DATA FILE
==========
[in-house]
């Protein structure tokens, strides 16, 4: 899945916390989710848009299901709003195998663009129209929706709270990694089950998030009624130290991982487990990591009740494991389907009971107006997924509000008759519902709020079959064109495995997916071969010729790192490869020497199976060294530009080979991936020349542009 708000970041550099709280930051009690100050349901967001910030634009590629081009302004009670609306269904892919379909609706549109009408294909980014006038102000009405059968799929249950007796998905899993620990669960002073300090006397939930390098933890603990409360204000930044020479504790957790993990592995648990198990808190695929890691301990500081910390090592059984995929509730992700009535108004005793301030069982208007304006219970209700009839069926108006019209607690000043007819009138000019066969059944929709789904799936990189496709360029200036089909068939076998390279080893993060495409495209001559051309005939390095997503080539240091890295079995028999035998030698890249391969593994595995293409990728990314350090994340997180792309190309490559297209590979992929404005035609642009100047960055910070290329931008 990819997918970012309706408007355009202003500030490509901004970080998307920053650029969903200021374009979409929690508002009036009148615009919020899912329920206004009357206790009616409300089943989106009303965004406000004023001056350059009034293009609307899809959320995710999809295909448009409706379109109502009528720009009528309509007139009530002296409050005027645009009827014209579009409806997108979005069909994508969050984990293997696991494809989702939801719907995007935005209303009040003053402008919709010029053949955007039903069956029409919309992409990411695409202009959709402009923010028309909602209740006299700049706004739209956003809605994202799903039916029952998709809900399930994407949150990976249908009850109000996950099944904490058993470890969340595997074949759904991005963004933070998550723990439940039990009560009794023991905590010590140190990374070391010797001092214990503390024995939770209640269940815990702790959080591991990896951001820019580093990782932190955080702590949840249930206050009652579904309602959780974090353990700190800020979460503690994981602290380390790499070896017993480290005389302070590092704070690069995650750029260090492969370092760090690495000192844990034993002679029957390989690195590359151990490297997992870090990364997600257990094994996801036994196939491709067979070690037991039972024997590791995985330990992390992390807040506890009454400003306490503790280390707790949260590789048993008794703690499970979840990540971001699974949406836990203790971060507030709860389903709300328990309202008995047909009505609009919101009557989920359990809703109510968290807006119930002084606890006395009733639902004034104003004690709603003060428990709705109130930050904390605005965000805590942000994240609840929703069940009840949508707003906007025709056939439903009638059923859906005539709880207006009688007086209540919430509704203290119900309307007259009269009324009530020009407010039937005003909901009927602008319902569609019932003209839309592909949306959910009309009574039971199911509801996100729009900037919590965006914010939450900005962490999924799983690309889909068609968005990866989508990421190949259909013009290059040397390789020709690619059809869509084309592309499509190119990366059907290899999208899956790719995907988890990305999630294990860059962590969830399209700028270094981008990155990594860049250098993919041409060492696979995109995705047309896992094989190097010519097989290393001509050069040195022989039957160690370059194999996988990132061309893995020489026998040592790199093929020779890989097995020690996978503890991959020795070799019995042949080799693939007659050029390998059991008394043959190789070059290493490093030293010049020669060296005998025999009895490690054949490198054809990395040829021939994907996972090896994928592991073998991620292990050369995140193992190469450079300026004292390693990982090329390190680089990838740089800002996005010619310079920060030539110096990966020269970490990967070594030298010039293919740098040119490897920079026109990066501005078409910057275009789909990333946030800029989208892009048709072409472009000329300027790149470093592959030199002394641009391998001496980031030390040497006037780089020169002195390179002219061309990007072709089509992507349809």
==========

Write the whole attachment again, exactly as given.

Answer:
[in-house]
């Protein structure tokens, strides 16, 4: 899945916390989710848009299901709003195998663009129209929706709270990694089950998030009624130290991982487990990591009740494991389907009971107006997924509000008759519902709020079959064109495995997916071969010729790192490869020497199976060294530009080979991936020349542009 708000970041550099709280930051009690100050349901967001910030634009590629081009302004009670609306269904892919379909609706549109009408294909980014006038102000009405059968799929249950007796998905899993620990669960002073300090006397939930390098933890603990409360204000930044020479504790957790993990592995648990198990808190695929890691301990500081910390090592059984995929509730992700009535108004005793301030069982208007304006219970209700009839069926108006019209607690000043007819009138000019066969059944929709789904799936990189496709360029200036089909068939076998390279080893993060495409495209001559051309005939390095997503080539240091890295079995028999035998030698890249391969593994595995293409990728990314350090994340997180792309190309490559297209590979992929404005035609642009100047960055910070290329931008 990819997918970012309706408007355009202003500030490509901004970080998307920053650029969903200021374009979409929690508002009036009148615009919020899912329920206004009357206790009616409300089943989106009303965004406000004023001056350059009034293009609307899809959320995710999809295909448009409706379109109502009528720009009528309509007139009530002296409050005027645009009827014209579009409806997108979005069909994508969050984990293997696991494809989702939801719907995007935005209303009040003053402008919709010029053949955007039903069956029409919309992409990411695409202009959709402009923010028309909602209740006299700049706004739209956003809605994202799903039916029952998709809900399930994407949150990976249908009850109000996950099944904490058993470890969340595997074949759904991005963004933070998550723990439940039990009560009794023991905590010590140190990374070391010797001092214990503390024995939770209640269940815990702790959080591991990896951001820019580093990782932190955080702590949840249930206050009652579904309602959780974090353990700190800020979460503690994981602290380390790499070896017993480290005389302070590092704070690069995650750029260090492969370092760090690495000192844990034993002679029957390989690195590359151990490297997992870090990364997600257990094994996801036994196939491709067979070690037991039972024997590791995985330990992390992390807040506890009454400003306490503790280390707790949260590789048993008794703690499970979840990540971001699974949406836990203790971060507030709860389903709300328990309202008995047909009505609009919101009557989920359990809703109510968290807006119930002084606890006395009733639902004034104003004690709603003060428990709705109130930050904390605005965000805590942000994240609840929703069940009840949508707003906007025709056939439903009638059923859906005539709880207006009688007086209540919430509704203290119900309307007259009269009324009530020009407010039937005003909901009927602008319902569609019932003209839309592909949306959910009309009574039971199911509801996100729009900037919590965006914010939450900005962490999924799983690309889909068609968005990866989508990421190949259909013009290059040397390789020709690619059809869509084309592309499509190119990366059907290899999208899956790719995907988890990305999630294990860059962590969830399209700028270094981008990155990594860049250098993919041409060492696979995109995705047309896992094989190097010519097989290393001509050069040195022989039957160690370059194999996988990132061309893995020489026998040592790199093929020779890989097995020690996978503890991959020795070799019995042949080799693939007659050029390998059991008394043959190789070059290493490093030293010049020669060296005998025999009895490690054949490198054809990395040829021939994907996972090896994928592991073998991620292990050369995140193992190469450079300026004292390693990982090329390190680089990838740089800002996005010619310079920060030539110096990966020269970490990967070594030298010039293919740098040119490897920079026109990066501005078409910057275009789909990333946030800029989208892009048709072409472009000329300027790149470093592959030199002394641009391998001496980031030390040497006037780089020169002195390179002219061309990007072709089509992507349809």